New application changes what it means to ‘LiveSafe’ on campus

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One of K-State's top priorities is safety to all students around campus. If students choose to walk home during the night, they are encouraged to be aware of their surrounds and have easy access to safety by downloading K-State's new saftey application LiveSafe. (Photo Illustration by Cassandra Nguyen | The Collegian)

Watch a friend walk home, send anonymous tips and be aware of areas of concern on campus, all from your smartphone.

About a year ago K-State’s Student Governing Association leadership began looking for a way to enhance safety on campus. During its search, it found an application called “LiveSafe.” LiveSafe is a free application for any smartphone or smart device, and the company has tailored a version specifically for K-State.

“We have great safety at K-State, but not necessarily in the most accessible form,” said Lindsey Elliott, news production specialist in the Division of Communications and Marketing.

Elliott has been giving demonstrations of LiveSafe around campus, and said she is excited to see the app take off.

The LiveSafe app costs the university $5,000 a year in a contract that is specified to last five years.

If making campus safer isn’t enough of an incentive, however, maybe a mini iPad will be. All students have to do is download K-State’s new safety application LiveSafe by March 11 through K-State’s website, the App Store, iTunes or Google Play.

Anyone who downloads LiveSafe by the deadline will be entered in a drawing to win a free iPad mini, a prize LiveSafe provided to K-State to help promote the app.

Once the app is downloaded, students can sign in through Facebook or create an account from scratch. Either way, students should be sure to add K-State as their university, then browse all the services LiveSafe has to offer.

“The whole app is really simple to use,” Elliott said. “We wanted people to be able to figure it out on their own.”

The main page of the application has four top features, but there are two features that Elliott is most excited about. The first is “Report Tips,” a way to report non-emergency tips separated into 12 categories. The categories include everything from accidents or harassment to mental health or suggestions.

Elliott stressed how campus police want to improve their communication with students, which makes this app ideal because it is designed for two-way communication. Tips are sent to an email account that is checked regularly, and they are read and responded to in real time.

Every tip is sent with the exact GPS location they came from, but students can still remain anonymous if they wish. Users have the ability to send audio, video and photos with their tips too.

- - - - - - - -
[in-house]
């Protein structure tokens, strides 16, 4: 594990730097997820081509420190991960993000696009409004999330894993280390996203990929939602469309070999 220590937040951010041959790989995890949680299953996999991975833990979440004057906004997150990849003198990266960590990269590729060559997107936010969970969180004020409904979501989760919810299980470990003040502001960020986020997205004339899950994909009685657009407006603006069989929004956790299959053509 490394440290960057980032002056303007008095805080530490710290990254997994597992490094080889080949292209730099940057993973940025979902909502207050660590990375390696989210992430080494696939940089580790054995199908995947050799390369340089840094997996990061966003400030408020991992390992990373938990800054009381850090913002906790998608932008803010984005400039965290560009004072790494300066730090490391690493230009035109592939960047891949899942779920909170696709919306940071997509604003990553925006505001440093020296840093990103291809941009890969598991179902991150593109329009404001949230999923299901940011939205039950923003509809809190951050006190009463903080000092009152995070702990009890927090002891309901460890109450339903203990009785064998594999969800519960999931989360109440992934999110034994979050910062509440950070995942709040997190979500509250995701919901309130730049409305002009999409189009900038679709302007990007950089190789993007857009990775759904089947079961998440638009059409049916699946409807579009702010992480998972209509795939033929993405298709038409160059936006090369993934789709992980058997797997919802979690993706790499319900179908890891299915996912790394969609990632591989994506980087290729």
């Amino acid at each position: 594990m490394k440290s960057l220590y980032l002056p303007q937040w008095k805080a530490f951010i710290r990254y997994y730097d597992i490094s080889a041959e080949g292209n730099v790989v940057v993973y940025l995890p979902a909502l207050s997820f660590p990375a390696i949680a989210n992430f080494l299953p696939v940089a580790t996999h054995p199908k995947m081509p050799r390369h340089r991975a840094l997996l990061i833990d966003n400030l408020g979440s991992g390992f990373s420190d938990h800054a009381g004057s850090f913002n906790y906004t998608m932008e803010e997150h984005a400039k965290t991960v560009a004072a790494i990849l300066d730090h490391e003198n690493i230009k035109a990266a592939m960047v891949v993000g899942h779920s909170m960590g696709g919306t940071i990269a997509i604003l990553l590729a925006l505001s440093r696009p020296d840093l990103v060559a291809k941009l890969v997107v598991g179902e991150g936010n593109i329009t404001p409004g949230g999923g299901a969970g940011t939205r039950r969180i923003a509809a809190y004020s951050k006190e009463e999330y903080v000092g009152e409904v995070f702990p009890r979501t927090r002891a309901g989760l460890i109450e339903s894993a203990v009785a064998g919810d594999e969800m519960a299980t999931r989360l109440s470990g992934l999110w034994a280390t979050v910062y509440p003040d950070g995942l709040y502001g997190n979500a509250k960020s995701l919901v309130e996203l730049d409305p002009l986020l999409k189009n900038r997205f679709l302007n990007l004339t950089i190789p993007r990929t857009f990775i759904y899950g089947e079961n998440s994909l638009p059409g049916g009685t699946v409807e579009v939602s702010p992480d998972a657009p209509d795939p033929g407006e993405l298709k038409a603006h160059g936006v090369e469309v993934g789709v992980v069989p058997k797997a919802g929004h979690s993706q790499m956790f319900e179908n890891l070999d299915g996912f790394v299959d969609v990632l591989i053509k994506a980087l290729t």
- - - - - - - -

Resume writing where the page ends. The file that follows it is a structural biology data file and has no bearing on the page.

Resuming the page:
“I think people are afraid to use the resources we have,” Lauren Whiteside, junior in elementary education, said. “This app is a way to make them feel safe without being a snitch.”

Whiteside is a resident assistant in West Hall, and she said she encourages all her residents to download the app; she’s already posted a bulletin board for her students in their hall to learn more about LiveSafe.

The second feature Elliott is most excited about is “StaySafe,” a way to virtually walk someone home, or wherever their destination may be. Before a student begins walking they send a text to a friend or family member who has the app as well with a link that contains their GPS location. By clicking on the link the recipient can watch a student walk in real time, and will be able to tell if they stop before their destination. There is also a texting feature and 911 emergency call button within SafeWalk.

“I think SafeWalk will be beneficial for students who are walking home from the Z lot, or a study session or a class that gets out late,” Peighton Jamison, freshman in theater and business, said. “I know that when I am walking home late from rehearsal I get nervous, and I’d like to know that someone knows exactly where I am.”

The third feature on the homepage is the “Emergency Options.” When students sign up with K-State as their school, the application automatically syncs in 911 and K-State Police Department, whom you can message or voice call. These messages are monitored 24/7, giving the recipient immediate attention and the appropriate assistance.

The fourth and final main feature is the “Safety Map,” which allows students to see areas of concern on campus. These areas are marked by campus police.

LiveSafe also contains weather, emergency procedures and resources too, including the C.A.R.E. Center, Wildcat Walk and more.

“I really like it,” Theresa Luensmann, graduate student in counseling and student development and assistant resident life coordinator of Boyd Hall, said. “I think it’s the kind of thing our students will respond well to, and I’m excited to see how it will work in the future.”

While Communications and Marketing have been the forerunners in bringing LiveSafe to K-State, the SGA has made it their goal to promote the app.

“Whatever we can do to further protect our students, I’m all for it,” Reagan Kays, senior in agribusiness and student body president, said.

Kays said even he gets nervous while walking alone at night.

“I think a lot of people have the perception that it’s for young women, and it is, but it’s also for everybody,” Kays said.

Kays said he recognizes not everyone wants to be identified when they report something, which is why one of his favorite features is the ability to remain anonymous.

Kays recently spoke of K-State’s introduction to the application at the Kansas Board of Regents, and said the board is excited about the implementation as well.

“Other schools in the Big 12 are using the app, but not in Kansas,” Kays said. “So, in that sense, we’re on the cutting edge.”

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